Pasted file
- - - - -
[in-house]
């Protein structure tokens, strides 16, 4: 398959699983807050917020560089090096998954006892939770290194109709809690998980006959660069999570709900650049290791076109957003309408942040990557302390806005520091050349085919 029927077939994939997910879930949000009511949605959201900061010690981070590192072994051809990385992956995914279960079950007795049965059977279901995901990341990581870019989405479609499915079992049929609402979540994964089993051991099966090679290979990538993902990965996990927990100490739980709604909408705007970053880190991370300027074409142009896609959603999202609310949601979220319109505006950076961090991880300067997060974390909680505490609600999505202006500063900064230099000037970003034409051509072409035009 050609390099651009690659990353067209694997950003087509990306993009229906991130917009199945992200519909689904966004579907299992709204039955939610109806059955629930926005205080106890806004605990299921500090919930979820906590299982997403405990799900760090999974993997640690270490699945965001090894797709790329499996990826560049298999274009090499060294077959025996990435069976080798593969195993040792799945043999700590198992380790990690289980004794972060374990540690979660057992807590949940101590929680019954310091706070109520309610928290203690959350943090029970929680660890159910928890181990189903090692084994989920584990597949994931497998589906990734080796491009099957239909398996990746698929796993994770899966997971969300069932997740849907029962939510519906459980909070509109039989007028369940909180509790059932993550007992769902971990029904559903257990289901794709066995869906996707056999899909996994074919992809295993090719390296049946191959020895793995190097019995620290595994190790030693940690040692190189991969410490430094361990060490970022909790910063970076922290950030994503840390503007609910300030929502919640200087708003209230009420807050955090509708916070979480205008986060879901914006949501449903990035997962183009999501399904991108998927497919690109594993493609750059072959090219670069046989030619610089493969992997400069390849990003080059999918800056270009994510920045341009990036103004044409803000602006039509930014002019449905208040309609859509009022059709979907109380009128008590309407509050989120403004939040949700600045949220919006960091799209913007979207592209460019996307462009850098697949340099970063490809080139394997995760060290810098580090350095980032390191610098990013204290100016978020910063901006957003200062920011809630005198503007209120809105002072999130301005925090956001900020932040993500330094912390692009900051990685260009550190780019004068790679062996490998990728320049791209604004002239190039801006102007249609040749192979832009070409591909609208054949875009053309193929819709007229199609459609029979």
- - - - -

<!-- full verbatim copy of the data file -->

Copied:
[in-house]
């Protein structure tokens, strides 16, 4: 398959699983807050917020560089090096998954006892939770290194109709809690998980006959660069999570709900650049290791076109957003309408942040990557302390806005520091050349085919 029927077939994939997910879930949000009511949605959201900061010690981070590192072994051809990385992956995914279960079950007795049965059977279901995901990341990581870019989405479609499915079992049929609402979540994964089993051991099966090679290979990538993902990965996990927990100490739980709604909408705007970053880190991370300027074409142009896609959603999202609310949601979220319109505006950076961090991880300067997060974390909680505490609600999505202006500063900064230099000037970003034409051509072409035009 050609390099651009690659990353067209694997950003087509990306993009229906991130917009199945992200519909689904966004579907299992709204039955939610109806059955629930926005205080106890806004605990299921500090919930979820906590299982997403405990799900760090999974993997640690270490699945965001090894797709790329499996990826560049298999274009090499060294077959025996990435069976080798593969195993040792799945043999700590198992380790990690289980004794972060374990540690979660057992807590949940101590929680019954310091706070109520309610928290203690959350943090029970929680660890159910928890181990189903090692084994989920584990597949994931497998589906990734080796491009099957239909398996990746698929796993994770899966997971969300069932997740849907029962939510519906459980909070509109039989007028369940909180509790059932993550007992769902971990029904559903257990289901794709066995869906996707056999899909996994074919992809295993090719390296049946191959020895793995190097019995620290595994190790030693940690040692190189991969410490430094361990060490970022909790910063970076922290950030994503840390503007609910300030929502919640200087708003209230009420807050955090509708916070979480205008986060879901914006949501449903990035997962183009999501399904991108998927497919690109594993493609750059072959090219670069046989030619610089493969992997400069390849990003080059999918800056270009994510920045341009990036103004044409803000602006039509930014002019449905208040309609859509009022059709979907109380009128008590309407509050989120403004939040949700600045949220919006960091799209913007979207592209460019996307462009850098697949340099970063490809080139394997995760060290810098580090350095980032390191610098990013204290100016978020910063901006957003200062920011809630005198503007209120809105002072999130301005925090956001900020932040993500330094912390692009900051990685260009550190780019004068790679062996490998990728320049791209604004002239190039801006102007249609040749192979832009070409591909609208054949875009053309193929819709007229199609459609029979």